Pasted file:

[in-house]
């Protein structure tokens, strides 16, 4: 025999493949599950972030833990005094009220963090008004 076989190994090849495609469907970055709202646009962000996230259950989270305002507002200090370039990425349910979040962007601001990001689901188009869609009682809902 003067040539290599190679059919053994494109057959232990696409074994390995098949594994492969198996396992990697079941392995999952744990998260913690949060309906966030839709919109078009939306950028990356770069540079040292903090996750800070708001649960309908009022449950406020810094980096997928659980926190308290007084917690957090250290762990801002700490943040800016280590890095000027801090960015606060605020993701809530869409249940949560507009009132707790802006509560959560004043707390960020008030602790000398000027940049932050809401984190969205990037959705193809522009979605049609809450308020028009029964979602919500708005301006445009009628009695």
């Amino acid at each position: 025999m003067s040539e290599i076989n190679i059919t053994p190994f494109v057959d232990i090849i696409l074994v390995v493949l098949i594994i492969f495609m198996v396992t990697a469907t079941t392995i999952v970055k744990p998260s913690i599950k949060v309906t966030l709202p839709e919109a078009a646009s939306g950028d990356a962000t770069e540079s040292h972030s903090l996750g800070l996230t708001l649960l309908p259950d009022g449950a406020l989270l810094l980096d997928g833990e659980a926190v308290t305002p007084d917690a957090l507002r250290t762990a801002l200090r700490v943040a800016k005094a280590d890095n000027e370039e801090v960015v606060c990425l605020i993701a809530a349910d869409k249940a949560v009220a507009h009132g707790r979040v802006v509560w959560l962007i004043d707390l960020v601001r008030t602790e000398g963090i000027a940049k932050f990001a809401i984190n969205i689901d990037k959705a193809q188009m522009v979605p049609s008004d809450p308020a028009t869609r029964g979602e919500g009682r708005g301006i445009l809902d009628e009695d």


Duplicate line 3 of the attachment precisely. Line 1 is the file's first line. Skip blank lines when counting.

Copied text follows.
């Amino acid at each position: 025999m003067s040539e290599i076989n190679i059919t053994p190994f494109v057959d232990i090849i696409l074994v390995v493949l098949i594994i492969f495609m198996v396992t990697a469907t079941t392995i999952v970055k744990p998260s913690i599950k949060v309906t966030l709202p839709e919109a078009a646009s939306g950028d990356a962000t770069e540079s040292h972030s903090l996750g800070l996230t708001l649960l309908p259950d009022g449950a406020l989270l810094l980096d997928g833990e659980a926190v308290t305002p007084d917690a957090l507002r250290t762990a801002l200090r700490v943040a800016k005094a280590d890095n000027e370039e801090v960015v606060c990425l605020i993701a809530a349910d869409k249940a949560v009220a507009h009132g707790r979040v802006v509560w959560l962007i004043d707390l960020v601001r008030t602790e000398g963090i000027a940049k932050f990001a809401i984190n969205i689901d990037k959705a193809q188009m522009v979605p049609s008004d809450p308020a028009t869609r029964g979602e919500g009682r708005g301006i445009l809902d009628e009695d």